This event has been canceled by the University's recent protocols in response to COVID-19, and will be resecheduled for Fall 2020 or Spring 2021.
“Can Marriage Save the Race? Ideas about African-American Marriage from W. E. B. Du Bois to Our Own Times”
The state of African-American families, of marital status in particular, has been subject to debates going back centuries. Slavery was ground zero for explaining black familial impairments and has figured prominently in popular and scholarly assessments ever since. W. E. B. Du Bois was the first scholar to study the family and make this claim. This talk will take a critical look at his influential work and examine some of the contemporary debates about what marriage can and cannot do to redress the ills of racial oppression.
Tera W. Hunter is the Edwards Professor of American History and Professor of African-American Studies, a specialist in the 19th and 20th centuries. Her research focuses on gender, race, labor, and Southern histories.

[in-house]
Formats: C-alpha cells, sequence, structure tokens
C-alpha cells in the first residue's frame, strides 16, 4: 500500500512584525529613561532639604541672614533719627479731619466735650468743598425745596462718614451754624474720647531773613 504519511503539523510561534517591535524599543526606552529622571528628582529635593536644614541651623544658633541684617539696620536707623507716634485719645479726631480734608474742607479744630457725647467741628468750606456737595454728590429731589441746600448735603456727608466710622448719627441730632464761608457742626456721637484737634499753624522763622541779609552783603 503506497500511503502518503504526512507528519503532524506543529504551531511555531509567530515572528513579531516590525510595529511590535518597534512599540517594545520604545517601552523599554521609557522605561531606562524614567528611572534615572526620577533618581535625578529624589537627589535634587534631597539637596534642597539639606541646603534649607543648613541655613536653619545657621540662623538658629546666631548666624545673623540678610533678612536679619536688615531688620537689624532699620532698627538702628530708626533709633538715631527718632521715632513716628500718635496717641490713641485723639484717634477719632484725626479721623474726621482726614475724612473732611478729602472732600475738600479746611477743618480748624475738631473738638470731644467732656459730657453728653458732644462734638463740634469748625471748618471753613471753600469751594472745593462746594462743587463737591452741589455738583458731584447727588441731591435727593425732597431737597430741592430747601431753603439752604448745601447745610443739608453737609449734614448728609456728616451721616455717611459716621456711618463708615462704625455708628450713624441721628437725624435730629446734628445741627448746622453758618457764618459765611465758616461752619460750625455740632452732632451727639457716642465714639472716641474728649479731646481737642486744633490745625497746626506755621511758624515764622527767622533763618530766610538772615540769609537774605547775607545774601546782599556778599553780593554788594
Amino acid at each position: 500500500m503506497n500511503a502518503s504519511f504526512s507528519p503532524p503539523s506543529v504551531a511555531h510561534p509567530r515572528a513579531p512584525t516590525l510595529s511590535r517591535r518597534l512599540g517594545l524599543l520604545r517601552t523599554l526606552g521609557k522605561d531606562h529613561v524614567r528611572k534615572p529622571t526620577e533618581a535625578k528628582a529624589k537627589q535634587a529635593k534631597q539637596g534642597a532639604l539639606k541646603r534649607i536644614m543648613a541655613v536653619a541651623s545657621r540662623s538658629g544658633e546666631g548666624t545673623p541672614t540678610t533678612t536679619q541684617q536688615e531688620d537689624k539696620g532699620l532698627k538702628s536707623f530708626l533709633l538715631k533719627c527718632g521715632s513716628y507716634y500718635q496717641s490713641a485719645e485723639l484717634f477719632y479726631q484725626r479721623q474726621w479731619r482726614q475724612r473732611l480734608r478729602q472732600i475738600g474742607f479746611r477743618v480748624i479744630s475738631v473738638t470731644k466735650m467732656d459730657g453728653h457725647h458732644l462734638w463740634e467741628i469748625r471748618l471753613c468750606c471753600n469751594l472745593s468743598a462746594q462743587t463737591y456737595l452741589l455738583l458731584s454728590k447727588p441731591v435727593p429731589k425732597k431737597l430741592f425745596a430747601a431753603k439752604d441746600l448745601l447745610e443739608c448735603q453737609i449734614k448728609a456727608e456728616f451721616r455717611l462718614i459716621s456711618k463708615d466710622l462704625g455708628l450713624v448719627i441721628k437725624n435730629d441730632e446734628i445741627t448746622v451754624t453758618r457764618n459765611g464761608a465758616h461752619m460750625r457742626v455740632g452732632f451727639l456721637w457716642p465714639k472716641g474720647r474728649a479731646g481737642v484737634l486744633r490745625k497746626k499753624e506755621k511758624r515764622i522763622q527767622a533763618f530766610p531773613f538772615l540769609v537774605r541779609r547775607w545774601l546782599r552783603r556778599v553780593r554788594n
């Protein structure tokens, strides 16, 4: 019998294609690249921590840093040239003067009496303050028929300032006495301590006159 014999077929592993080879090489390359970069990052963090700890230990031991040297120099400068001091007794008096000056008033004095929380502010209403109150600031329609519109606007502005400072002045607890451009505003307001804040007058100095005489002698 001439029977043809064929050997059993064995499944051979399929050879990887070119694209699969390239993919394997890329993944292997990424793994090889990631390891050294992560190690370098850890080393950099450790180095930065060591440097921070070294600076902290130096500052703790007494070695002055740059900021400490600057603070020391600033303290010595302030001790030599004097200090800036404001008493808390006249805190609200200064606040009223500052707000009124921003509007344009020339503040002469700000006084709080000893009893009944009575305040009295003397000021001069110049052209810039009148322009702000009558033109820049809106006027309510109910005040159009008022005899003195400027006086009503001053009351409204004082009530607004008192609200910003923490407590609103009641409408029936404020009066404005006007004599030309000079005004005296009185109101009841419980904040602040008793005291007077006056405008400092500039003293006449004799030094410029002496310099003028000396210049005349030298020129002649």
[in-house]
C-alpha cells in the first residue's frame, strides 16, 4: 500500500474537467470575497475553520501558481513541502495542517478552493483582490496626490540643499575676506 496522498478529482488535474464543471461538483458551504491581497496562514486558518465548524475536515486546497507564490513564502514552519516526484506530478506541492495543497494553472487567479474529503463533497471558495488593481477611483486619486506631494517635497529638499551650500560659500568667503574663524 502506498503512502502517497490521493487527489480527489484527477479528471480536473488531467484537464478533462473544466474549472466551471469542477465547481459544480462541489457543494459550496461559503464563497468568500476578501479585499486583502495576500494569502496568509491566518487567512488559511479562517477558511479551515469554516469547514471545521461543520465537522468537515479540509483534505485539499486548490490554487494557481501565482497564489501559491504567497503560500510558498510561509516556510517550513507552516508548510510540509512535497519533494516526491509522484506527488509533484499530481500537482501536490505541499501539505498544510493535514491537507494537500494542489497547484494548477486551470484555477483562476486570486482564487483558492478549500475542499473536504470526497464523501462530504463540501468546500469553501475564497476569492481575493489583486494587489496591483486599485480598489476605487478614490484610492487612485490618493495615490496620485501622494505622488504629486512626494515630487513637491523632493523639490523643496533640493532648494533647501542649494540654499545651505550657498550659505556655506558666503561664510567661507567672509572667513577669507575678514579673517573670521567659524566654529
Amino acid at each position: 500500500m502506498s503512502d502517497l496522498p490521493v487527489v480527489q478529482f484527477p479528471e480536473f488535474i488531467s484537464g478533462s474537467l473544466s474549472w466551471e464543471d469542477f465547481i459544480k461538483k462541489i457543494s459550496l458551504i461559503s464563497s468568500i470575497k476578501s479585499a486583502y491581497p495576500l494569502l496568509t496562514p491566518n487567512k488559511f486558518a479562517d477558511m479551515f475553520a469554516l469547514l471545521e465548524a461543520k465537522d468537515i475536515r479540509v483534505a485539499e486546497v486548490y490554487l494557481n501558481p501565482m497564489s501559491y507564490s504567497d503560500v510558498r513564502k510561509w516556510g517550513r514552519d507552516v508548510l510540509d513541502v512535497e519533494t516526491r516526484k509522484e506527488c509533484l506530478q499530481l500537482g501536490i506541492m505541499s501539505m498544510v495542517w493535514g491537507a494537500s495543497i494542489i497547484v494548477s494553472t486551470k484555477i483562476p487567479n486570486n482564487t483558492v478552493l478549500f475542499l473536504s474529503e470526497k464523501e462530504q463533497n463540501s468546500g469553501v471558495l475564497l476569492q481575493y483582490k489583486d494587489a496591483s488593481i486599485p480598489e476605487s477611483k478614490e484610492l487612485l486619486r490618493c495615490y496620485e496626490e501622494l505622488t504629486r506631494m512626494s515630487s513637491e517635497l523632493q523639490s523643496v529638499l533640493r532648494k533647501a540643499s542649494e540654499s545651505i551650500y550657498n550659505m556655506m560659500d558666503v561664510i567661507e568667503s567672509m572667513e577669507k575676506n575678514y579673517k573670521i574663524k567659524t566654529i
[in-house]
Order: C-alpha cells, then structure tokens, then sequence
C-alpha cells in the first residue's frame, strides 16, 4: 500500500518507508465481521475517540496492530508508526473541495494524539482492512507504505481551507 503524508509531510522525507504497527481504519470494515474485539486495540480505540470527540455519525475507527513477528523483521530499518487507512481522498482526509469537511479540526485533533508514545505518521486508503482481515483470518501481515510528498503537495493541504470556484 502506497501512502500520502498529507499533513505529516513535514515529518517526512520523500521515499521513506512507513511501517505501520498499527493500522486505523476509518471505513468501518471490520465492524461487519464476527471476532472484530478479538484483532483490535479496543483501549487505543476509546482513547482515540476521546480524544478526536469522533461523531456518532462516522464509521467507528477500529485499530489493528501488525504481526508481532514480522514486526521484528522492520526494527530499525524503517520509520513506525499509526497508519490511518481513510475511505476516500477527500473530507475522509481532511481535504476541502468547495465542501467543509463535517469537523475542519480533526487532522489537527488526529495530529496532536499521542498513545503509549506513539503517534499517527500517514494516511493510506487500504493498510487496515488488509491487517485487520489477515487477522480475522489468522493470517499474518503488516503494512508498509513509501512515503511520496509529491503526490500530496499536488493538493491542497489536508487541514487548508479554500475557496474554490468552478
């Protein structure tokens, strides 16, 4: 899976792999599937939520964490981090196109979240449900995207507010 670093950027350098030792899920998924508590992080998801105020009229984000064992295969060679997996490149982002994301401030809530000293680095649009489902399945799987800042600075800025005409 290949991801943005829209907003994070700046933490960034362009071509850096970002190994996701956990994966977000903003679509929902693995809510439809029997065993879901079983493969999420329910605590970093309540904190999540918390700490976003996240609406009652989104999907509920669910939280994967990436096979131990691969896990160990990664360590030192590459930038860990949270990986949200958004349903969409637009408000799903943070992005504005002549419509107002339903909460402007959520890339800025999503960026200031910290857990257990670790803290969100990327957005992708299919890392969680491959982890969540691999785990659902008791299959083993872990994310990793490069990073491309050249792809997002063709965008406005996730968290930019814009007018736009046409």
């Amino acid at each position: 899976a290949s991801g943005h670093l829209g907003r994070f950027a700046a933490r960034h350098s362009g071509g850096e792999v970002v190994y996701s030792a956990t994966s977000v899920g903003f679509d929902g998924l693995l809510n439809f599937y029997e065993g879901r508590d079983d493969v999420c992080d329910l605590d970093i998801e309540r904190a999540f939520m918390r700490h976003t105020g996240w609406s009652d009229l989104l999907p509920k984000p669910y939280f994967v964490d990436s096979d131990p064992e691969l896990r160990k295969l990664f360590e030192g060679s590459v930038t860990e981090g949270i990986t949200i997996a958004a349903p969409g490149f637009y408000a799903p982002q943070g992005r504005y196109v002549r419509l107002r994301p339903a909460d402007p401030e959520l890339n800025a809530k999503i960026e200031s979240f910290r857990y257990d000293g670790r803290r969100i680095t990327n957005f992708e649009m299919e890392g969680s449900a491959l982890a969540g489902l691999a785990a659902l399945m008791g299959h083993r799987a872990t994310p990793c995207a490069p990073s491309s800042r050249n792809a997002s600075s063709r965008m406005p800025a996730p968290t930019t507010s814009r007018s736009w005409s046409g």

This is the final event in the Race, Gender, and Representation in the Africana World series, sponsored by the following units: Department of Africana Studies, Afro-Latin American and Afro-Latinx Studies Initiative, Department of Hispanic Languages and Literatures, Department of History, Center for Latin American Studies, Center for Race and Social Problems, Humanities Center, World History Center.
5:00 pm - 6:00 pm: Pre-event Reception, Global Hub, Posvar Hall, 1st Floor
6:00 pm - 7:30 pm: Distinguished Lecture
Thursday, March 26 at 6:00 p.m. to 7:30 p.m.
Center for Urban Education 4303 Posvar Hall